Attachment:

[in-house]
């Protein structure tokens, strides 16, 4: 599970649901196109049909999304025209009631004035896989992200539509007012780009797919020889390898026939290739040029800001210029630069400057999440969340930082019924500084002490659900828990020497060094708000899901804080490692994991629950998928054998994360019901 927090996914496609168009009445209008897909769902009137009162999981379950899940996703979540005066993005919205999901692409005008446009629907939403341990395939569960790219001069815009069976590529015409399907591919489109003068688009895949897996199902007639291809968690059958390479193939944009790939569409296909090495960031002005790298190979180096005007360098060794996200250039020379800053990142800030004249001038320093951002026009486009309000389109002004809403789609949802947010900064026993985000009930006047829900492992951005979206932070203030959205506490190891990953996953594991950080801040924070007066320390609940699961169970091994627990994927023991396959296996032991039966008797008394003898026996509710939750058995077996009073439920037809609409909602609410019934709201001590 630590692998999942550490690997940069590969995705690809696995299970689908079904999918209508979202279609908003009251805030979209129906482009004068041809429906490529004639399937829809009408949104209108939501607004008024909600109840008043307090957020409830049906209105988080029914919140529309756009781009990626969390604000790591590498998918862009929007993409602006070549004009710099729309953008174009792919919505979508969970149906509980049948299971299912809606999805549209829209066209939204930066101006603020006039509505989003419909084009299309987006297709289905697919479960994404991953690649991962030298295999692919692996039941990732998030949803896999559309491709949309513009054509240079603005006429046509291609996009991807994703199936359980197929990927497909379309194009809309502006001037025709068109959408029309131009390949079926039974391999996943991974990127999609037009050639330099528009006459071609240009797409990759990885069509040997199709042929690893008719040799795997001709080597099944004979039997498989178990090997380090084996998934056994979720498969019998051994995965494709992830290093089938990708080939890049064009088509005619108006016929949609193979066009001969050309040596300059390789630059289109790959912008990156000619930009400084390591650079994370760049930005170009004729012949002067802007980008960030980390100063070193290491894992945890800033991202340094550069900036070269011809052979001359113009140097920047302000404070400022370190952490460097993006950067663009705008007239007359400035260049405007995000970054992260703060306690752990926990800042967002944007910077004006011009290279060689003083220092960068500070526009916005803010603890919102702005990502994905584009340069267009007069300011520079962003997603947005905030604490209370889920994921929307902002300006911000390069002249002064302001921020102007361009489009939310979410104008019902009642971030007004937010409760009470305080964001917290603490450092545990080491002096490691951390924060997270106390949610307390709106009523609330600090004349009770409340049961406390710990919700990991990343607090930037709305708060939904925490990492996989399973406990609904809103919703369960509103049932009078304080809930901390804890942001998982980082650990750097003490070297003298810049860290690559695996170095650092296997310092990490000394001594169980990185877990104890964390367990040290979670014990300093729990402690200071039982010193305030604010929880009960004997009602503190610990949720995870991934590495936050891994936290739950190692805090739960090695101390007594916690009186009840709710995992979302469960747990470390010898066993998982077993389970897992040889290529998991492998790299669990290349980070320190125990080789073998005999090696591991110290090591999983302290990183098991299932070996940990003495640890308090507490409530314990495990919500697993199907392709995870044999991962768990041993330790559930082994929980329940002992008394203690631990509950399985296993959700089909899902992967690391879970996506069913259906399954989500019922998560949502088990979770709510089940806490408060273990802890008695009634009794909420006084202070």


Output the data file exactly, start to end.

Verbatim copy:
[in-house]
């Protein structure tokens, strides 16, 4: 599970649901196109049909999304025209009631004035896989992200539509007012780009797919020889390898026939290739040029800001210029630069400057999440969340930082019924500084002490659900828990020497060094708000899901804080490692994991629950998928054998994360019901 927090996914496609168009009445209008897909769902009137009162999981379950899940996703979540005066993005919205999901692409005008446009629907939403341990395939569960790219001069815009069976590529015409399907591919489109003068688009895949897996199902007639291809968690059958390479193939944009790939569409296909090495960031002005790298190979180096005007360098060794996200250039020379800053990142800030004249001038320093951002026009486009309000389109002004809403789609949802947010900064026993985000009930006047829900492992951005979206932070203030959205506490190891990953996953594991950080801040924070007066320390609940699961169970091994627990994927023991396959296996032991039966008797008394003898026996509710939750058995077996009073439920037809609409909602609410019934709201001590 630590692998999942550490690997940069590969995705690809696995299970689908079904999918209508979202279609908003009251805030979209129906482009004068041809429906490529004639399937829809009408949104209108939501607004008024909600109840008043307090957020409830049906209105988080029914919140529309756009781009990626969390604000790591590498998918862009929007993409602006070549004009710099729309953008174009792919919505979508969970149906509980049948299971299912809606999805549209829209066209939204930066101006603020006039509505989003419909084009299309987006297709289905697919479960994404991953690649991962030298295999692919692996039941990732998030949803896999559309491709949309513009054509240079603005006429046509291609996009991807994703199936359980197929990927497909379309194009809309502006001037025709068109959408029309131009390949079926039974391999996943991974990127999609037009050639330099528009006459071609240009797409990759990885069509040997199709042929690893008719040799795997001709080597099944004979039997498989178990090997380090084996998934056994979720498969019998051994995965494709992830290093089938990708080939890049064009088509005619108006016929949609193979066009001969050309040596300059390789630059289109790959912008990156000619930009400084390591650079994370760049930005170009004729012949002067802007980008960030980390100063070193290491894992945890800033991202340094550069900036070269011809052979001359113009140097920047302000404070400022370190952490460097993006950067663009705008007239007359400035260049405007995000970054992260703060306690752990926990800042967002944007910077004006011009290279060689003083220092960068500070526009916005803010603890919102702005990502994905584009340069267009007069300011520079962003997603947005905030604490209370889920994921929307902002300006911000390069002249002064302001921020102007361009489009939310979410104008019902009642971030007004937010409760009470305080964001917290603490450092545990080491002096490691951390924060997270106390949610307390709106009523609330600090004349009770409340049961406390710990919700990991990343607090930037709305708060939904925490990492996989399973406990609904809103919703369960509103049932009078304080809930901390804890942001998982980082650990750097003490070297003298810049860290690559695996170095650092296997310092990490000394001594169980990185877990104890964390367990040290979670014990300093729990402690200071039982010193305030604010929880009960004997009602503190610990949720995870991934590495936050891994936290739950190692805090739960090695101390007594916690009186009840709710995992979302469960747990470390010898066993998982077993389970897992040889290529998991492998790299669990290349980070320190125990080789073998005999090696591991110290090591999983302290990183098991299932070996940990003495640890308090507490409530314990495990919500697993199907392709995870044999991962768990041993330790559930082994929980329940002992008394203690631990509950399985296993959700089909899902992967690391879970996506069913259906399954989500019922998560949502088990979770709510089940806490408060273990802890008695009634009794909420006084202070």